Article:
Clare Greene, an executive headteacher in the South West of England and evidence lead in education for West Somerset Research School, tells us her tips about how to effectively manage a school budget including Pupil Premium funding.
Maximising school budgets and making sure we get the most possible from our Pupil Premium funding can be a daunting task. The Pupil Premium Grant (PPG) states the funding should be spent for the benefit of the pupils and must be spent on activities that support the quality of teaching, provide targeted academic support, and tackle non-academic barriers to success. However, with the numbers of pupils in my school entitled to PPG and those with SEND far higher than the national average, how do we prioritise the funding?
As a reminder, many use the term ‘disadvantaged’ to talk about those who have faced inequity and as a result, experienced unequal opportunity. It’s important to remain mindful when using labels, particularly with children, and work hard to accurately identify and address individual needs rather than making assumptions.
1. Identify the challenges - and diagnose your pupils’ needs.
Sometimes it’s easy to focus on the challenges for the school rather than those faced individually by the pupils. Take reading for example. Often the challenge stated is that parents/ carers do not read regularly with their children. If outcomes for reading at the end of KS2 demonstrate that pupils are not adequately prepared for their next stage in education, it’s important that leaders think carefully at what more the school can do for their pupils and what is in their control. The challenge or problem must be explored in detail, this is where the EEF’s Putting Evidence to Work – a School’s Guide to Implementation guidance report provides helpful guidance about ensuring approaches chosen in your school meet the actual problem not the perceived one.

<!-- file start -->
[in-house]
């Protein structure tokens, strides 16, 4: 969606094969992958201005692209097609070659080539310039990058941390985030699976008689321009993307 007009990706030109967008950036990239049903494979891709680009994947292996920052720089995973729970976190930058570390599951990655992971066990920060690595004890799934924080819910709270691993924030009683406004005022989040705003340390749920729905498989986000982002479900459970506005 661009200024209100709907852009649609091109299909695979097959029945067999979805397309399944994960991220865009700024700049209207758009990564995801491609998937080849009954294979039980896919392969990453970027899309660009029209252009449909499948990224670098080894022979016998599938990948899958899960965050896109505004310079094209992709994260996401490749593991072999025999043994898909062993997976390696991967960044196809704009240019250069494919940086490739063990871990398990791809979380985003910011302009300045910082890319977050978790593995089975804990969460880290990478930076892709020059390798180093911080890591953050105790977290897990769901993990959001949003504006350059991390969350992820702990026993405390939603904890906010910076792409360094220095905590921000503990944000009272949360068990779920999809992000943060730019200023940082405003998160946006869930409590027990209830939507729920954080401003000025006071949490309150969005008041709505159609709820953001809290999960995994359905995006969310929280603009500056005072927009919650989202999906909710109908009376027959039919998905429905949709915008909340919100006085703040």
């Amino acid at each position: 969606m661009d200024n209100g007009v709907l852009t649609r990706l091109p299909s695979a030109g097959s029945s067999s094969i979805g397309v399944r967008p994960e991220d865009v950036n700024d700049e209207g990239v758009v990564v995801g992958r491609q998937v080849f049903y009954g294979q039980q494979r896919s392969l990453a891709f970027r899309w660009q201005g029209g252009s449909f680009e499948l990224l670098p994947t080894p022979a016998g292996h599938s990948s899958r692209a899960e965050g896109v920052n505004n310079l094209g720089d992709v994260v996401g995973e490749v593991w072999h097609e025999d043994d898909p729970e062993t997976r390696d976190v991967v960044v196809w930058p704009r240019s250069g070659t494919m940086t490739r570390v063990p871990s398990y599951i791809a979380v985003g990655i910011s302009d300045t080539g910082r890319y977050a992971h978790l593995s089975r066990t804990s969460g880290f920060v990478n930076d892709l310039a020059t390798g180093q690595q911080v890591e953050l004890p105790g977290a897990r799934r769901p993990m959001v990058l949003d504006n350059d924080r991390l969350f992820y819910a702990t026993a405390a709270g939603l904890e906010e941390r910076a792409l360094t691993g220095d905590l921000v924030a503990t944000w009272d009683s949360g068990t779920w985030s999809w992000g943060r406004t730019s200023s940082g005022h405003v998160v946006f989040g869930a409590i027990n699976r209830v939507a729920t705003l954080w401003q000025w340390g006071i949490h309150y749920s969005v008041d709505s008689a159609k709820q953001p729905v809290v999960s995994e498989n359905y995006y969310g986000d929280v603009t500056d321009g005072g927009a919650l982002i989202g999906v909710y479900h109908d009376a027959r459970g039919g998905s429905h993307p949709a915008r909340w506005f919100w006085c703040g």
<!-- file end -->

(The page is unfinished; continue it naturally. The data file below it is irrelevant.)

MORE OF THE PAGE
2. Explore the problem / use strong evidence to support your strategy.
Knowing your school’s context is key here. For my junior school, this meant knowing that a higher-than-average number of children are likely to have experienced 4 or more Adverse Childhood Experiences (ACEs) and had many of the vulnerabilities listed in Keeping Children Safe in Education 2022. Elements of the EEF’s Improving Social and Emotional Learning in Primary Schools guidance report could be used to help provide protective factors for children with vulnerabilities but also support children who have not experienced them.
The EEF Teaching and Learning Toolkit states that a social and emotional learning (SEL) approach to a whole school emotional regulation framework could be implemented at a low cost and could yield 4 months’ progress. Funding at our school was then used for universal programmes on developing resilience, empathy, communication and teamwork amongst other things.
Funding was also allocated to evidence-based programmes targeted at pupils with particular needs such as funding emotional literacy support assistants. These approaches support the tiered model of school improvement from the EEF guide to Pupil Premium and sit firmly within the DfE’s menu of approaches.
3. Long term planning
Getting the whole school approach right allows for money to be better targeted at pupils. Only when we know what the problem is and by using research-based approaches along with contextual knowledge and long-term planning can we start to mitigate some of the barriers that pupils experience that are beyond our control.
Our Pupil Premium strategy builds year on year. Spending money is the easy bit, spending it in the right way takes time – it is important to understand the specific challenges, improve awareness of the evidence base and develop a long-term iterative planning process.